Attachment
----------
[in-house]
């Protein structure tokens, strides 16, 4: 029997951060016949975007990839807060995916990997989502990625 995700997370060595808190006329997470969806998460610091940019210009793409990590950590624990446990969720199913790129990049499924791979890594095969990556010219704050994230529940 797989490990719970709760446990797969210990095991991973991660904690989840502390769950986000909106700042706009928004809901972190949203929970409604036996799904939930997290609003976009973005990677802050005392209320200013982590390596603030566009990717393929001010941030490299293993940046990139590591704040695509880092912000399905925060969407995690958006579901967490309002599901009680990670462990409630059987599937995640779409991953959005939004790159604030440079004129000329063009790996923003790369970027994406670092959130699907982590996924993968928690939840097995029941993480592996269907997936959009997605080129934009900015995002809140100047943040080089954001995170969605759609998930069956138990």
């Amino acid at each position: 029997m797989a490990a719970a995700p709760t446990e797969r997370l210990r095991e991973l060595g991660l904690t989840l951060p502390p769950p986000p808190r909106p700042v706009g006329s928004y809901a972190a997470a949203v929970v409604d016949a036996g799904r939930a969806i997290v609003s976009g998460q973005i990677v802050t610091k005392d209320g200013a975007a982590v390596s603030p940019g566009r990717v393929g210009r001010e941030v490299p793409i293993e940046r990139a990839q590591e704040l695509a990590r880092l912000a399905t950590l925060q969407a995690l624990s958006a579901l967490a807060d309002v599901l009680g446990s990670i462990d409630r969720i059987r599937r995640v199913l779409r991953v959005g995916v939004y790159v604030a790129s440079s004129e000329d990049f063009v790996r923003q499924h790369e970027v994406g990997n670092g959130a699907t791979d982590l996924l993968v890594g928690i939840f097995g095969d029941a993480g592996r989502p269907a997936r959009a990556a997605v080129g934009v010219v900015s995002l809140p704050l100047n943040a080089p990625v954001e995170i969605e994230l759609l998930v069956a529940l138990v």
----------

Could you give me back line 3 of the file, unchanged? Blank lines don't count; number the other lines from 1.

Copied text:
């Amino acid at each position: 029997m797989a490990a719970a995700p709760t446990e797969r997370l210990r095991e991973l060595g991660l904690t989840l951060p502390p769950p986000p808190r909106p700042v706009g006329s928004y809901a972190a997470a949203v929970v409604d016949a036996g799904r939930a969806i997290v609003s976009g998460q973005i990677v802050t610091k005392d209320g200013a975007a982590v390596s603030p940019g566009r990717v393929g210009r001010e941030v490299p793409i293993e940046r990139a990839q590591e704040l695509a990590r880092l912000a399905t950590l925060q969407a995690l624990s958006a579901l967490a807060d309002v599901l009680g446990s990670i462990d409630r969720i059987r599937r995640v199913l779409r991953v959005g995916v939004y790159v604030a790129s440079s004129e000329d990049f063009v790996r923003q499924h790369e970027v994406g990997n670092g959130a699907t791979d982590l996924l993968v890594g928690i939840f097995g095969d029941a993480g592996r989502p269907a997936r959009a990556a997605v080129g934009v010219v900015s995002l809140p704050l100047n943040a080089p990625v954001e995170i969605e994230l759609l998930v069956a529940l138990v």